Right, feral pigmy elephants. I've had nightmares about such things. They were sort of pink in color.... Wait a minute — this is fiction, isn't it? Sure is, as one can tell from the illustrious list of contributors: and the diseases they, errr, discovered such as: Kage Baker (MacCreech's Dementia), Nathan Ballingrud (The Malady of Ghostly Cities), Richard Calder (Black Orgasm), Neil Gaiman (Diseasemaker's Croup), Rhys Hughes (Twentieth Century Chronoshock), China Miéville (Buscard's Murrain), and Alan Moore (Fuseli's Disease). Right.... It all sounds like one not terribly entertaining joke, but it actually works as it's played just straight enough that I'm left thinking that some of this created diseases could be real. As The San Francisco Bay Guardian noted:

Imagine that several of your favorite SF-horror-fantasy authors, like Neil Gaiman, Michael Moorcock, Alan Moore, and Cory Doctorow, got together and pretended to be crazy turn-of-the-century doctors. Then imagine that they got to invent some diseases and create fake histories for them, packed with bizarre faux-medical language and morbidly imagined vectors of contagion. Still no amount of imagining could prepare you for the sheer, downright weirdness of The Thackery T. Lambshead Pocket Guide to Eccentric and Discredited Diseases. This anthology is so demented and funny it must be read to be believed.

That reviewer is right — how they got all these writers to take part is a tale I want to know! Take the curious case of 'Doctor' Neil Gaiman's contribution to this exquisite madness, Diseasemaker's Croup, a disorder 'afflicting those who habitually and pathologically catalogue and construct diseases.' As with all the diseases herein, there are lots of the equally weird ailments cross-referenced to this one, i.e., Fruiting Body Syndrome (think a living Carmen Miranda who you can eat if you so wished) and Internalised Tattooing Disease (no, I won't describe this one). And though the tone of this Guide is, unlike The Hitchhiker's Guide to The Galaxy which revels in being post-modern, unabashedly retro with a Victorian steampunk feel to it; it has as many science fiction elements as it does fantasy elements.This can be shown in such diseases as Download Syndrome and Twentieth Century Chronoshock. (The illusion of this being a real medical guide evens extends to biographies which is how Dr. Neil Gaiman 'wrote about medical matters between 1850 and 1871' and stopped practising medicine because of a scandal so horrific it cannot be described. Sort of like feral pigmy elephants.)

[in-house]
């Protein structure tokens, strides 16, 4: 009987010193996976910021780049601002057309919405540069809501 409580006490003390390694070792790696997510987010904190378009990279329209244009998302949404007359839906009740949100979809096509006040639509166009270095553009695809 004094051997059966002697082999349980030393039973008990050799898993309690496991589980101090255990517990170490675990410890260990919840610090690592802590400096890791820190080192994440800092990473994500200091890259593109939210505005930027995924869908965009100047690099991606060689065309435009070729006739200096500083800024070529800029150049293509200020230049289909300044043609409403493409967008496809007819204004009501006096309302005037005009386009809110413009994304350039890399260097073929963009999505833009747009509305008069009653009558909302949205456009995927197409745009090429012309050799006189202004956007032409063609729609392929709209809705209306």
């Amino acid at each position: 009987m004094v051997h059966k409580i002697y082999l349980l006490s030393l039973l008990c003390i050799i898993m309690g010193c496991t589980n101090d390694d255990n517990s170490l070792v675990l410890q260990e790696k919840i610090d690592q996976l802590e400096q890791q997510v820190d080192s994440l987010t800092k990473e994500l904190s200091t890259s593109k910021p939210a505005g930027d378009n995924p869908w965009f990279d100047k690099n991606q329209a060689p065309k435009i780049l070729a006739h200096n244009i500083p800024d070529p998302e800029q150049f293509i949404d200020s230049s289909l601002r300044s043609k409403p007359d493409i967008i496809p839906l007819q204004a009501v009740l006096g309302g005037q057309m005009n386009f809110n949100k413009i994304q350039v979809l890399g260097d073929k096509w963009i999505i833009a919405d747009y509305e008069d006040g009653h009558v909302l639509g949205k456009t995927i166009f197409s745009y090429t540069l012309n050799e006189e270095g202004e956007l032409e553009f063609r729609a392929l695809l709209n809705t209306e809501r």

Ok, I should mention the ever-so-good printing, the tastefully weird illustrations that had each disease description (the Fruiting Body Syndrome chapter has a very nice greenman!), and the very fine job of proofing — all of which make this a first rate publication. I recommend several readings a day as it's best appreciated in small doses, sort of like Monty Python sketches. Go buy it now — you can order the very reasonably priced regular hardcover edition from Amazon, or the slightly more costly limited Edition Hardcover (only 650 copies, signed by all contributors) directly from Night Shade Books.

Now where did those feral pigmy elephants get off to this time....

[Cat Eldridge] (who thinks he may suffer from Twentieth Century Chronoshock!)